about the festival
Miklós Jancsó, Ferenc Kőszeg
A few years ago a young man in Prague, Igor Blažević, who had fled from Yugoslavia to the Czech capital during the war, decided to organize a festival of documentary films focussing on human rights. His friends were skeptical: "Who's going to care about 20, 40, 60-minute films about people's struggles and the abuse they suffer in different parts of the world?" The young man did not give up. He managed to get the support of filmmakers and of the politicians who had initiated the Charta 77 movement, led by Václav Havel himself. Finally, the project came into being. One World, as the festival was named, has been hosted by a number of popular cinemas in Prague over the last 6 years. During the festival large audiences fill the venues, and there are even One World clubs appearing in schools. The students are excited and astonished to see what is going on both in neighboring countries and further afield, not to mention their own country. Their teachers can explain where and why these things happen.
Now Hungary has followed suit. A group of colleagues at the Open Society Archives at the Central European University decided to organize another documentary film festival about human rights. The title of their festival was deliberately chosen with reference to Prague: Verzió - Version was intended as a reply to One World. Here too, their plans were dismissed by many as a dream. But the dream has come true: 40 films have been brought together from 22 different countries and the Toldi Cinema has agreed to host the event.
We, the undersigned, feel honored to have been patrons of the festival from the very beginning. Having learned about the films to be included to the festival program, we felt that these documentaries, through the language of images, tell us about what happens in far-away countries: things that are mentioned in the daily news or that we encounter in our personal experience or memories: power games and humiliation, the cruel machinery of murder and the struggle for life. One of these films was shot in fundamentalist Iran, where religious minorities are marginalized. Another tells us about democratic Germany, from where refugees who settled in the country many years ago have been deported with bureaucratic ruthlessness. The third is about developing China, a country that publicly executes thousands of its own citizens. The fourth is set in Hungary and focuses on the homeless living among us. The fifth tells us about the murder of Cambodian farmers, victims of the Khmer Rouge. The sixth is about the Roma, detained by Slovak Fascists in forced labor camps. And there are plenty more...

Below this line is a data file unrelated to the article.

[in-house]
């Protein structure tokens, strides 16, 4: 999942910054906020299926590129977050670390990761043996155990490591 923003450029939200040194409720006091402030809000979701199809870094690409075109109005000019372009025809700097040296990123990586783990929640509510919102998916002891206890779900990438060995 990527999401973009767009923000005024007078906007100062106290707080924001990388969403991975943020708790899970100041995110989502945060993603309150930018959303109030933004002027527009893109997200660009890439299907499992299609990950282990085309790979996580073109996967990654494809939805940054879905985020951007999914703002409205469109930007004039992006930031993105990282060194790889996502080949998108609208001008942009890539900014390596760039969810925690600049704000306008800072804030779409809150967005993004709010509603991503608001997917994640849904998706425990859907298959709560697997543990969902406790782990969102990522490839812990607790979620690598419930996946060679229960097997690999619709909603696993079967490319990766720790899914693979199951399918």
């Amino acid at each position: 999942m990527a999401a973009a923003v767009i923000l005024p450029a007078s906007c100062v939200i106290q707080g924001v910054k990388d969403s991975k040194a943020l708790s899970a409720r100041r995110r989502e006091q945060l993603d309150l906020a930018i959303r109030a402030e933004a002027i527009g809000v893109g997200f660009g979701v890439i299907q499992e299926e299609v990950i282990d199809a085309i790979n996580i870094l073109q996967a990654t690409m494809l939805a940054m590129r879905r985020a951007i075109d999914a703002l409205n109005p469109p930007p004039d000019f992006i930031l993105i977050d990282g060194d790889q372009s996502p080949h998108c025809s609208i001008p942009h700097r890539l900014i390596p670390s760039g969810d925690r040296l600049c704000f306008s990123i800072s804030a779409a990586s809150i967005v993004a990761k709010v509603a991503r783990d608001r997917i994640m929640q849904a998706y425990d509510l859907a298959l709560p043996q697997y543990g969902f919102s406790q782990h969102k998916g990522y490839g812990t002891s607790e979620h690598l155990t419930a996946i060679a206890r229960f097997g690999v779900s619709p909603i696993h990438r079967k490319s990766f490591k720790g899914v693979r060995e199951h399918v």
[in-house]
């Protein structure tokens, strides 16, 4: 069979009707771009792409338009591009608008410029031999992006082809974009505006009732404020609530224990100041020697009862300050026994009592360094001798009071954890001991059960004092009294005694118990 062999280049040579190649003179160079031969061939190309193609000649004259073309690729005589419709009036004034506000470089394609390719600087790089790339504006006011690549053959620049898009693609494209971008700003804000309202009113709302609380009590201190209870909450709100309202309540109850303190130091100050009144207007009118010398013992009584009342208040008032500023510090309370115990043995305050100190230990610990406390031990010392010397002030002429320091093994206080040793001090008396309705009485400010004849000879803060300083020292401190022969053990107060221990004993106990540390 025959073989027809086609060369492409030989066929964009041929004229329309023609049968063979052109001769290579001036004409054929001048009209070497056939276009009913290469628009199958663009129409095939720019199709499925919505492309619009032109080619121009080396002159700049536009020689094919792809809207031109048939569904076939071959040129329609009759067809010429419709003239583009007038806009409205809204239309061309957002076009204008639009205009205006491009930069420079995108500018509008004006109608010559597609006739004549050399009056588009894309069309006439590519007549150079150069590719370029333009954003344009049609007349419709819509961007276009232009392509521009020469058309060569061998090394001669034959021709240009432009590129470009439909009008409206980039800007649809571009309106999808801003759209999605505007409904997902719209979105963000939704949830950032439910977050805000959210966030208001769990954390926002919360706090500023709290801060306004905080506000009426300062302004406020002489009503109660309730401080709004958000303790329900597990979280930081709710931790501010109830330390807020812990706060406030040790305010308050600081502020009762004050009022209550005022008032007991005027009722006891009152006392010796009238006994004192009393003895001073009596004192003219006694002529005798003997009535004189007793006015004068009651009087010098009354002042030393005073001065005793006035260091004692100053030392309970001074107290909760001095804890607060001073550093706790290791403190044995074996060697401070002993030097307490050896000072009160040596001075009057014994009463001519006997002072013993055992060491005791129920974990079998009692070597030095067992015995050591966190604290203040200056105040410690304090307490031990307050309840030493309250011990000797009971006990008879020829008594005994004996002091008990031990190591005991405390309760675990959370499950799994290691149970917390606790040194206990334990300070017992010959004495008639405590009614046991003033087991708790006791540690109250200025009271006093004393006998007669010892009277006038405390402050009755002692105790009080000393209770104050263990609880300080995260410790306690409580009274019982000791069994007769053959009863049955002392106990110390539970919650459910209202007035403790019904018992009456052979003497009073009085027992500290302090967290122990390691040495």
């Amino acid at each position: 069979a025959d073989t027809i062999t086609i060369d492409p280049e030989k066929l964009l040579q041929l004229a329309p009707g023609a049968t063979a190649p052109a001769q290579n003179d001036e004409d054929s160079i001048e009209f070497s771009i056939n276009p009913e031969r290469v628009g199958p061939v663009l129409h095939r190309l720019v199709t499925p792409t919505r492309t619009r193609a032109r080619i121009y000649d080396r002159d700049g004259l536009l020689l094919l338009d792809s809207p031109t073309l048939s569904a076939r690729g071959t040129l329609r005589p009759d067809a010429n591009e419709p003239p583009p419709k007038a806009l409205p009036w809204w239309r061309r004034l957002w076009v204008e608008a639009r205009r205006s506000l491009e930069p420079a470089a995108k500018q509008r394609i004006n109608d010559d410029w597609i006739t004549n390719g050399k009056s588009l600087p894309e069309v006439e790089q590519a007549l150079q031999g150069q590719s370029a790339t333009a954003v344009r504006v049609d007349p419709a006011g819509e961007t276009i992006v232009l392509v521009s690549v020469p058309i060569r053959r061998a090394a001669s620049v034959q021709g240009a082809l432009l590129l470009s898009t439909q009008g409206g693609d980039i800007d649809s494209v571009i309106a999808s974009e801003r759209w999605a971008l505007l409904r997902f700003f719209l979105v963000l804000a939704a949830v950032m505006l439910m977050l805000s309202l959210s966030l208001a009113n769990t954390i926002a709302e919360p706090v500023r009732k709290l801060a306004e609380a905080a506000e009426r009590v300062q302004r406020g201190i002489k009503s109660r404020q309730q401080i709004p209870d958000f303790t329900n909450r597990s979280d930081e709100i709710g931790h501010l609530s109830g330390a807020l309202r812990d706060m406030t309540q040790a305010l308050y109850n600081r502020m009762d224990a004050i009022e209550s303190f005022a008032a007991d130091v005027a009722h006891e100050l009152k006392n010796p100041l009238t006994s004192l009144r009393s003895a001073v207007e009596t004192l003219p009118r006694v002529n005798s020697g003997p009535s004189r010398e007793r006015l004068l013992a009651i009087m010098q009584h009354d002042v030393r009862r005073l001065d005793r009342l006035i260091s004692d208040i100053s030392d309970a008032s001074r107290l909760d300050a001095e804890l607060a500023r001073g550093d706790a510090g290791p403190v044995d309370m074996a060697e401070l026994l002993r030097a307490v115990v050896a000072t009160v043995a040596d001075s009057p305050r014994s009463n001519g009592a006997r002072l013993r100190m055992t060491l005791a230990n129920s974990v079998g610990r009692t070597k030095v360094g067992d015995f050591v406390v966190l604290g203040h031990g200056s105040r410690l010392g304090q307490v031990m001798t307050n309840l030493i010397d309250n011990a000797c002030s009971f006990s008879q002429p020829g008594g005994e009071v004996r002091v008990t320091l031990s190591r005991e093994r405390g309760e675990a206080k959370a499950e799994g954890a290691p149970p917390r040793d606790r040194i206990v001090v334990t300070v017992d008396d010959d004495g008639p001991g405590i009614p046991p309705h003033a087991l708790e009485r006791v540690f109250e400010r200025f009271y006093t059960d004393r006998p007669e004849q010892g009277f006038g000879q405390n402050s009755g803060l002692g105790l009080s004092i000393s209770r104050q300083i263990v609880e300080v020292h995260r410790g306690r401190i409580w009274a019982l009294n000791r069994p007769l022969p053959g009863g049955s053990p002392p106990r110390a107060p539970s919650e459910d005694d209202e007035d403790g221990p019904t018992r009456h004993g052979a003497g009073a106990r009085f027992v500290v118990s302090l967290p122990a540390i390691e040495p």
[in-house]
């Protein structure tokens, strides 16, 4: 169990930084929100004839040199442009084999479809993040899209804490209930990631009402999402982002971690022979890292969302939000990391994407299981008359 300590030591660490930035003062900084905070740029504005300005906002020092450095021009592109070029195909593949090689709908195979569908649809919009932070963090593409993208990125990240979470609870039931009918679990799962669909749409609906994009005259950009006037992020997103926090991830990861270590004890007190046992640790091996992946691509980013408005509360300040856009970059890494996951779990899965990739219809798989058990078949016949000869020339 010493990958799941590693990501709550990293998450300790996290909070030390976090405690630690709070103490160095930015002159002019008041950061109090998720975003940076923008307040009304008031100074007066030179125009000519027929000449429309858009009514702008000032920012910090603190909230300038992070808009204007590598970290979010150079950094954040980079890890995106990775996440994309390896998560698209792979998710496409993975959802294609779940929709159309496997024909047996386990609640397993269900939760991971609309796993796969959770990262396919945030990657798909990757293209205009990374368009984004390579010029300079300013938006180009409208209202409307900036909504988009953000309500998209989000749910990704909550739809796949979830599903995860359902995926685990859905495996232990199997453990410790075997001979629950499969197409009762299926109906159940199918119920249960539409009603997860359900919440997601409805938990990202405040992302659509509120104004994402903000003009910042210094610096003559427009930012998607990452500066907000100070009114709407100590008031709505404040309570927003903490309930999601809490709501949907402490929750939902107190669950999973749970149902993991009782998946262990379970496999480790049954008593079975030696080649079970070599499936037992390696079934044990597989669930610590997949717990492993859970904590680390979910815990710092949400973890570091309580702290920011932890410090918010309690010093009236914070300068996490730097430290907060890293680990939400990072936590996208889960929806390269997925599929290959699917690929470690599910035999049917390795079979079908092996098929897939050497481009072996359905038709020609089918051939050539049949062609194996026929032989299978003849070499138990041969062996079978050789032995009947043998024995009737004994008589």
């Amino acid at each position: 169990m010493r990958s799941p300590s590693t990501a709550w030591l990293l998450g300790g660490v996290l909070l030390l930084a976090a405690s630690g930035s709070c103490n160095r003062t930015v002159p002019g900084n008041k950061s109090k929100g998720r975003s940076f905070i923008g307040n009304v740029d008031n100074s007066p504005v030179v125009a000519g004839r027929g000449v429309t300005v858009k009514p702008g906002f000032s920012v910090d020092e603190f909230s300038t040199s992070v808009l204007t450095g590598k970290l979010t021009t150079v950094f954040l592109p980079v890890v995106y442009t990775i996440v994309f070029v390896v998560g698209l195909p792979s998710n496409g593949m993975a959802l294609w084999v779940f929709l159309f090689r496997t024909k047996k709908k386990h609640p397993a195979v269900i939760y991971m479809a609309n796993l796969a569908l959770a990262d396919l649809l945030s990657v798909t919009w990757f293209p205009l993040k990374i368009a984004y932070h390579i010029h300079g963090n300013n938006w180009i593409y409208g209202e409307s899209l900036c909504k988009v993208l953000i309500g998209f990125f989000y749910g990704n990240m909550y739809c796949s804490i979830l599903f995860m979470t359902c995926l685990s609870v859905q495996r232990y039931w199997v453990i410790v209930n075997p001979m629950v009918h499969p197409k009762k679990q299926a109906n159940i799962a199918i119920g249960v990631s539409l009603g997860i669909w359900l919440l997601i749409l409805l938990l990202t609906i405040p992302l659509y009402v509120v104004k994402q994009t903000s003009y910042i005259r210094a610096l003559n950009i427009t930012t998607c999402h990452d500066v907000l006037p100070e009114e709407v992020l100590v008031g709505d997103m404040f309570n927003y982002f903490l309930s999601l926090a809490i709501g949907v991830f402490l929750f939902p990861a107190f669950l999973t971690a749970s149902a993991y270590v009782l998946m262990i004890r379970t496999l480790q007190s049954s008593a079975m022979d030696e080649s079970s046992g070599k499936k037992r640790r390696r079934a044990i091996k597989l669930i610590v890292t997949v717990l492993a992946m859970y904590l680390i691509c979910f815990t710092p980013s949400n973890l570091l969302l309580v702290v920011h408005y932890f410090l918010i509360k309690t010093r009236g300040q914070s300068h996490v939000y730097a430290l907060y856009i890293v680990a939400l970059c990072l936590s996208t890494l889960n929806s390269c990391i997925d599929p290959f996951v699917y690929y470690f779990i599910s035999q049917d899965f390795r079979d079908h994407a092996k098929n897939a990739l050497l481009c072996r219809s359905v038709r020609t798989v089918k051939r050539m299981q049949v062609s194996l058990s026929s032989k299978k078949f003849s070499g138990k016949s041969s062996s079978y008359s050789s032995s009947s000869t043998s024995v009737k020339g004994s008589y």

Many of us talk about human rights, but only a few actually follow the everyday lives of those who have been abused or deprived of their rights. The films at this festival offer us a chance to do this.
Will Verzio become a tradition? That depends on all of us. Come and see the films at Toldi Cinema (1054 Budapest Bajcsy-Zsilinszky út 36-38) on December 2-5. The festival will be opened by Árpád Göncz, former President of Hungary, on 2 December at 8 p.m. Come and join in, because violations of law, wherever they happen, hurt us, too. Come, because however many versions of these violations there may be, they all happen here, in our one and only world.
Miklós Jancsó, film director
Ferenc Kőszeg, President, Hungarian Helsinki Committee